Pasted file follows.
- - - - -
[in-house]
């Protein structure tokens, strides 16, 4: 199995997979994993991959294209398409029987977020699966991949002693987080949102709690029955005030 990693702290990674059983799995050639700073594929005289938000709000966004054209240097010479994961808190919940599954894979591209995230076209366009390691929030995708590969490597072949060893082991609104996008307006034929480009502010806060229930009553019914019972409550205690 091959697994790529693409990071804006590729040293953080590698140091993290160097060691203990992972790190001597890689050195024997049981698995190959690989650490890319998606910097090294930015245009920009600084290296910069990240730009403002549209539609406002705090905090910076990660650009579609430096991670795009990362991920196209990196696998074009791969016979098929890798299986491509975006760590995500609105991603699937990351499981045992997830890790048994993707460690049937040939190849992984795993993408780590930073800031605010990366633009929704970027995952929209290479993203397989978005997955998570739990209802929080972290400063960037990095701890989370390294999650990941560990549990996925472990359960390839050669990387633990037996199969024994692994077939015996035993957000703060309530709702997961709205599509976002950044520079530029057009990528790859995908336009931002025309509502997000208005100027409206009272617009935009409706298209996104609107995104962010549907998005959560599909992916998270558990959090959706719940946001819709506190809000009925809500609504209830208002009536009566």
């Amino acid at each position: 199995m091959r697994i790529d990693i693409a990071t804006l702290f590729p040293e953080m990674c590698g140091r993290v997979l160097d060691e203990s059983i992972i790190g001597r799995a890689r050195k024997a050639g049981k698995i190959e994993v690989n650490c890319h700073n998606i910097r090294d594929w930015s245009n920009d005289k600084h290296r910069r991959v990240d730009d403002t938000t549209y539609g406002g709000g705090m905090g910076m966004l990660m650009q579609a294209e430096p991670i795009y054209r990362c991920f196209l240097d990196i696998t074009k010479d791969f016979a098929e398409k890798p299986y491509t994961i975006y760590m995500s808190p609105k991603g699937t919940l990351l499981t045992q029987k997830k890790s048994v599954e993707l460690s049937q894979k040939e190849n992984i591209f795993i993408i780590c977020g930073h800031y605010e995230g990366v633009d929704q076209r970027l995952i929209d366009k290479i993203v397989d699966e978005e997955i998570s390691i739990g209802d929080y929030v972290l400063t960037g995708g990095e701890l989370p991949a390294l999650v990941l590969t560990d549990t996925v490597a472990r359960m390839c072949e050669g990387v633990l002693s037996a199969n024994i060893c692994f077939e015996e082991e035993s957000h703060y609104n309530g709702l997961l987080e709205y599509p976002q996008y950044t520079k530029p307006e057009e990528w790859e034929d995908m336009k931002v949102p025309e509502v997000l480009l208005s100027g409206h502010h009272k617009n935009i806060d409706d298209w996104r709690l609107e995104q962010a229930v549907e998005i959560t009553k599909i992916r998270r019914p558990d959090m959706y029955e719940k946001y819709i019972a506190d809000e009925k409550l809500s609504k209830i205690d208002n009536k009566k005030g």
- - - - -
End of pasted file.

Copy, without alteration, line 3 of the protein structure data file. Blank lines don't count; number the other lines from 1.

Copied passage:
């Amino acid at each position: 199995m091959r697994i790529d990693i693409a990071t804006l702290f590729p040293e953080m990674c590698g140091r993290v997979l160097d060691e203990s059983i992972i790190g001597r799995a890689r050195k024997a050639g049981k698995i190959e994993v690989n650490c890319h700073n998606i910097r090294d594929w930015s245009n920009d005289k600084h290296r910069r991959v990240d730009d403002t938000t549209y539609g406002g709000g705090m905090g910076m966004l990660m650009q579609a294209e430096p991670i795009y054209r990362c991920f196209l240097d990196i696998t074009k010479d791969f016979a098929e398409k890798p299986y491509t994961i975006y760590m995500s808190p609105k991603g699937t919940l990351l499981t045992q029987k997830k890790s048994v599954e993707l460690s049937q894979k040939e190849n992984i591209f795993i993408i780590c977020g930073h800031y605010e995230g990366v633009d929704q076209r970027l995952i929209d366009k290479i993203v397989d699966e978005e997955i998570s390691i739990g209802d929080y929030v972290l400063t960037g995708g990095e701890l989370p991949a390294l999650v990941l590969t560990d549990t996925v490597a472990r359960m390839c072949e050669g990387v633990l002693s037996a199969n024994i060893c692994f077939e015996e082991e035993s957000h703060y609104n309530g709702l997961l987080e709205y599509p976002q996008y950044t520079k530029p307006e057009e990528w790859e034929d995908m336009k931002v949102p025309e509502v997000l480009l208005s100027g409206h502010h009272k617009n935009i806060d409706d298209w996104r709690l609107e995104q962010a229930v549907e998005i959560t009553k599909i992916r998270r019914p558990d959090m959706y029955e719940k946001y819709i019972a506190d809000e009925k409550l809500s609504k209830i205690d208002n009536k009566k005030g």